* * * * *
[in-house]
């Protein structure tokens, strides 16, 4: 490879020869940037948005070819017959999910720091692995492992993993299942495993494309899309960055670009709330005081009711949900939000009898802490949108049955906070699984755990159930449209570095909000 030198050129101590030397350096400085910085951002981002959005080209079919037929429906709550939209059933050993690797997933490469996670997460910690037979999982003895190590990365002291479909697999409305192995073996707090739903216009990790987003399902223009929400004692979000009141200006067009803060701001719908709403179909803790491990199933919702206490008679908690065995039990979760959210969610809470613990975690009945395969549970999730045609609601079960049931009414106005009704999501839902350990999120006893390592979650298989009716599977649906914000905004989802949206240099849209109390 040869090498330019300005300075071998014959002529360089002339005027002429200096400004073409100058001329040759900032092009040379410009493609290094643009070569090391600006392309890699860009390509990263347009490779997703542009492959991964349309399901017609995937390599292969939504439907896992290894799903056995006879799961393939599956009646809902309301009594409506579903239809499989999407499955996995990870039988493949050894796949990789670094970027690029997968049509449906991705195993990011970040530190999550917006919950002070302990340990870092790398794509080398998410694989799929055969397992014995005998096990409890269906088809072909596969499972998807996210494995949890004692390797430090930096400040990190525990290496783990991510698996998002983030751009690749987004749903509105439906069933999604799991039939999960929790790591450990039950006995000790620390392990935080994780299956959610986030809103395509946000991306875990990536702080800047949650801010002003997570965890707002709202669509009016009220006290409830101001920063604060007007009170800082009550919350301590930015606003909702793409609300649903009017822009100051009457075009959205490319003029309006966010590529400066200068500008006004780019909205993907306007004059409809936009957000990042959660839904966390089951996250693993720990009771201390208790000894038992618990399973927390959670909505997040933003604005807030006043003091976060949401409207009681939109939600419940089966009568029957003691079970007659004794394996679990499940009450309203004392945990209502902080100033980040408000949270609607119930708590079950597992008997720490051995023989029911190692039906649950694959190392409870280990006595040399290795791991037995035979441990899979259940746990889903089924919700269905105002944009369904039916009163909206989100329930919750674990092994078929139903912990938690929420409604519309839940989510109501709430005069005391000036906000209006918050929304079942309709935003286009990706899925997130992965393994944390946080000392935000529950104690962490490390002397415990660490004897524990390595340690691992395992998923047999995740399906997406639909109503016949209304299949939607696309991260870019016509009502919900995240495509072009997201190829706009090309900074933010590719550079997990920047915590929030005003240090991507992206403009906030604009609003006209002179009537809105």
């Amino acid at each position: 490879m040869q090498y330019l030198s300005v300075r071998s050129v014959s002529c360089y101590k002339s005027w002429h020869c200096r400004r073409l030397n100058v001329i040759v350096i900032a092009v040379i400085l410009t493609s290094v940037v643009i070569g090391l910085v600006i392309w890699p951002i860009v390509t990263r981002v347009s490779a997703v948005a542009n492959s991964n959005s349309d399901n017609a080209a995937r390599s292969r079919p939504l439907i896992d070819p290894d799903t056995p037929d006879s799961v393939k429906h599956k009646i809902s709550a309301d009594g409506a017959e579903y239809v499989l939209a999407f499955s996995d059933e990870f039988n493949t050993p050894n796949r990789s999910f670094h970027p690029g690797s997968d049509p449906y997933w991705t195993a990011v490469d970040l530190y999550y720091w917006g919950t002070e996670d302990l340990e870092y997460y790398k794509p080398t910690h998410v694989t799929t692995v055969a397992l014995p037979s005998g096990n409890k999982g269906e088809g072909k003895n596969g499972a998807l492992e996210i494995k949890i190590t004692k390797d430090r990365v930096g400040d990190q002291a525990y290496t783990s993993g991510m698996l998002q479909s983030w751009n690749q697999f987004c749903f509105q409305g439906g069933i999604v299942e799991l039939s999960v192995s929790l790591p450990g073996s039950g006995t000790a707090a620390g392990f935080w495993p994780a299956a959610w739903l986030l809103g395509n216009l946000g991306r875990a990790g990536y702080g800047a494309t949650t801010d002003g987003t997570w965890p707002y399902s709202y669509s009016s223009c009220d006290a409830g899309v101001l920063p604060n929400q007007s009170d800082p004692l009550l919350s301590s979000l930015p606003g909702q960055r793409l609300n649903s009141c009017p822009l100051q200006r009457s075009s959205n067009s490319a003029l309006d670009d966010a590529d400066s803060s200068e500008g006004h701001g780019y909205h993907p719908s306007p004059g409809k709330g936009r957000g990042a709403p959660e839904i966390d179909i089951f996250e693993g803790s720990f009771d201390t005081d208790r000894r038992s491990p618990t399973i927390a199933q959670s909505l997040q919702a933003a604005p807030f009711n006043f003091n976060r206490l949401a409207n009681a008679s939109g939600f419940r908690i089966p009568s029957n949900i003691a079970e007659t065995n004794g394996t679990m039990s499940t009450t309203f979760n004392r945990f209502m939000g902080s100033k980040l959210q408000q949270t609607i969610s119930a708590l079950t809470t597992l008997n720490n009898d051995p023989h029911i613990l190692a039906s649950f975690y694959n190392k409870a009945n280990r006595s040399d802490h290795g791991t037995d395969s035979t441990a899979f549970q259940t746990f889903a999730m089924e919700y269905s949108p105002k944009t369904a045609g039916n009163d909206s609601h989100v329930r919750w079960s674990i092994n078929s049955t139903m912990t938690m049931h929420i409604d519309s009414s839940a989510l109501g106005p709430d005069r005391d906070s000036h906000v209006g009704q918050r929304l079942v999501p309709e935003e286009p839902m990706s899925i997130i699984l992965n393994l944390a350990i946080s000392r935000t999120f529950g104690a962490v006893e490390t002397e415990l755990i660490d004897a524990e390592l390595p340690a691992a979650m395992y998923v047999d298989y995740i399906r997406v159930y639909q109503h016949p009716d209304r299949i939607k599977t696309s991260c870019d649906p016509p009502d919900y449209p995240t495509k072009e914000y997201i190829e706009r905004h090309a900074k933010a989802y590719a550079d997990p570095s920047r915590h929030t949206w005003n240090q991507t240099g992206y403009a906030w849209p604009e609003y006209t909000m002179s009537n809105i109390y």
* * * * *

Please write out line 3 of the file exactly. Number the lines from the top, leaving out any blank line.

């Amino acid at each position: 490879m040869q090498y330019l030198s300005v300075r071998s050129v014959s002529c360089y101590k002339s005027w002429h020869c200096r400004r073409l030397n100058v001329i040759v350096i900032a092009v040379i400085l410009t493609s290094v940037v643009i070569g090391l910085v600006i392309w890699p951002i860009v390509t990263r981002v347009s490779a997703v948005a542009n492959s991964n959005s349309d399901n017609a080209a995937r390599s292969r079919p939504l439907i896992d070819p290894d799903t056995p037929d006879s799961v393939k429906h599956k009646i809902s709550a309301d009594g409506a017959e579903y239809v499989l939209a999407f499955s996995d059933e990870f039988n493949t050993p050894n796949r990789s999910f670094h970027p690029g690797s997968d049509p449906y997933w991705t195993a990011v490469d970040l530190y999550y720091w917006g919950t002070e996670d302990l340990e870092y997460y790398k794509p080398t910690h998410v694989t799929t692995v055969a397992l014995p037979s005998g096990n409890k999982g269906e088809g072909k003895n596969g499972a998807l492992e996210i494995k949890i190590t004692k390797d430090r990365v930096g400040d990190q002291a525990y290496t783990s993993g991510m698996l998002q479909s983030w751009n690749q697999f987004c749903f509105q409305g439906g069933i999604v299942e799991l039939s999960v192995s929790l790591p450990g073996s039950g006995t000790a707090a620390g392990f935080w495993p994780a299956a959610w739903l986030l809103g395509n216009l946000g991306r875990a990790g990536y702080g800047a494309t949650t801010d002003g987003t997570w965890p707002y399902s709202y669509s009016s223009c009220d006290a409830g899309v101001l920063p604060n929400q007007s009170d800082p004692l009550l919350s301590s979000l930015p606003g909702q960055r793409l609300n649903s009141c009017p822009l100051q200006r009457s075009s959205n067009s490319a003029l309006d670009d966010a590529d400066s803060s200068e500008g006004h701001g780019y909205h993907p719908s306007p004059g409809k709330g936009r957000g990042a709403p959660e839904i966390d179909i089951f996250e693993g803790s720990f009771d201390t005081d208790r000894r038992s491990p618990t399973i927390a199933q959670s909505l997040q919702a933003a604005p807030f009711n006043f003091n976060r206490l949401a409207n009681a008679s939109g939600f419940r908690i089966p009568s029957n949900i003691a079970e007659t065995n004794g394996t679990m039990s499940t009450t309203f979760n004392r945990f209502m939000g902080s100033k980040l959210q408000q949270t609607i969610s119930a708590l079950t809470t597992l008997n720490n009898d051995p023989h029911i613990l190692a039906s649950f975690y694959n190392k409870a009945n280990r006595s040399d802490h290795g791991t037995d395969s035979t441990a899979f549970q259940t746990f889903a999730m089924e919700y269905s949108p105002k944009t369904a045609g039916n009163d909206s609601h989100v329930r919750w079960s674990i092994n078929s049955t139903m912990t938690m049931h929420i409604d519309s009414s839940a989510l109501g106005p709430d005069r005391d906070s000036h906000v209006g009704q918050r929304l079942v999501p309709e935003e286009p839902m990706s899925i997130i699984l992965n393994l944390a350990i946080s000392r935000t999120f529950g104690a962490v006893e490390t002397e415990l755990i660490d004897a524990e390592l390595p340690a691992a979650m395992y998923v047999d298989y995740i399906r997406v159930y639909q109503h016949p009716d209304r299949i939607k599977t696309s991260c870019d649906p016509p009502d919900y449209p995240t495509k072009e914000y997201i190829e706009r905004h090309a900074k933010a989802y590719a550079d997990p570095s920047r915590h929030t949206w005003n240090q991507t240099g992206y403009a906030w849209p604009e609003y006209t909000m002179s009537n809105i109390y």